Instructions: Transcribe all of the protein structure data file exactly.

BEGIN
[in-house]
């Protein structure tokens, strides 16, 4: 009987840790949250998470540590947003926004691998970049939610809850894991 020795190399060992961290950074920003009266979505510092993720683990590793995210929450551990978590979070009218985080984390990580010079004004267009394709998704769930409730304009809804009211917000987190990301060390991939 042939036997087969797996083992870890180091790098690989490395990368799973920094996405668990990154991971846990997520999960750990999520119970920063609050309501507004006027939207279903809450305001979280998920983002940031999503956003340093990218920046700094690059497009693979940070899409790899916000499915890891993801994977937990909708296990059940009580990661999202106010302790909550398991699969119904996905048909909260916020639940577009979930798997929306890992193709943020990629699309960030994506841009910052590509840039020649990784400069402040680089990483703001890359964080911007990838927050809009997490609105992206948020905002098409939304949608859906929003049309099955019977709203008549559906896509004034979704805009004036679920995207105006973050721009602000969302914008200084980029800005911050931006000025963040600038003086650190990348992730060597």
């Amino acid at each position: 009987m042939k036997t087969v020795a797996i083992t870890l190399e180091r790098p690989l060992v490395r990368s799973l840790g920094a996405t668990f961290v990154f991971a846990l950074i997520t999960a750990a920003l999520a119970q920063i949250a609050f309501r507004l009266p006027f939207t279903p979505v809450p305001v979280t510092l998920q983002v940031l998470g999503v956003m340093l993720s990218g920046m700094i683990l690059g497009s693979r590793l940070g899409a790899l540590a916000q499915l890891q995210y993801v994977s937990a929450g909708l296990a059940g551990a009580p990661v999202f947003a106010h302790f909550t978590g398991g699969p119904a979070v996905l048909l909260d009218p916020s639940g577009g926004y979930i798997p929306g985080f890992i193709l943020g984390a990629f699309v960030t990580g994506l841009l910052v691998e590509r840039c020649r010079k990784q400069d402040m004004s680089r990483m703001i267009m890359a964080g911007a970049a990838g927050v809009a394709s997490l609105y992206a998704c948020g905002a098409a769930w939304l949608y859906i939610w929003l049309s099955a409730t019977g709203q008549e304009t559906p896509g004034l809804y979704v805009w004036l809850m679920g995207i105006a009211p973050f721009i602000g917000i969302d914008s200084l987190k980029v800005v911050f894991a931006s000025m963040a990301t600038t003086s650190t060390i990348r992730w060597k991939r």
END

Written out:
[in-house]
């Protein structure tokens, strides 16, 4: 009987840790949250998470540590947003926004691998970049939610809850894991 020795190399060992961290950074920003009266979505510092993720683990590793995210929450551990978590979070009218985080984390990580010079004004267009394709998704769930409730304009809804009211917000987190990301060390991939 042939036997087969797996083992870890180091790098690989490395990368799973920094996405668990990154991971846990997520999960750990999520119970920063609050309501507004006027939207279903809450305001979280998920983002940031999503956003340093990218920046700094690059497009693979940070899409790899916000499915890891993801994977937990909708296990059940009580990661999202106010302790909550398991699969119904996905048909909260916020639940577009979930798997929306890992193709943020990629699309960030994506841009910052590509840039020649990784400069402040680089990483703001890359964080911007990838927050809009997490609105992206948020905002098409939304949608859906929003049309099955019977709203008549559906896509004034979704805009004036679920995207105006973050721009602000969302914008200084980029800005911050931006000025963040600038003086650190990348992730060597």
């Amino acid at each position: 009987m042939k036997t087969v020795a797996i083992t870890l190399e180091r790098p690989l060992v490395r990368s799973l840790g920094a996405t668990f961290v990154f991971a846990l950074i997520t999960a750990a920003l999520a119970q920063i949250a609050f309501r507004l009266p006027f939207t279903p979505v809450p305001v979280t510092l998920q983002v940031l998470g999503v956003m340093l993720s990218g920046m700094i683990l690059g497009s693979r590793l940070g899409a790899l540590a916000q499915l890891q995210y993801v994977s937990a929450g909708l296990a059940g551990a009580p990661v999202f947003a106010h302790f909550t978590g398991g699969p119904a979070v996905l048909l909260d009218p916020s639940g577009g926004y979930i798997p929306g985080f890992i193709l943020g984390a990629f699309v960030t990580g994506l841009l910052v691998e590509r840039c020649r010079k990784q400069d402040m004004s680089r990483m703001i267009m890359a964080g911007a970049a990838g927050v809009a394709s997490l609105y992206a998704c948020g905002a098409a769930w939304l949608y859906i939610w929003l049309s099955a409730t019977g709203q008549e304009t559906p896509g004034l809804y979704v805009w004036l809850m679920g995207i105006a009211p973050f721009i602000g917000i969302d914008s200084l987190k980029v800005v911050f894991a931006s000025m963040a990301t600038t003086s650190t060390i990348r992730w060597k991939r």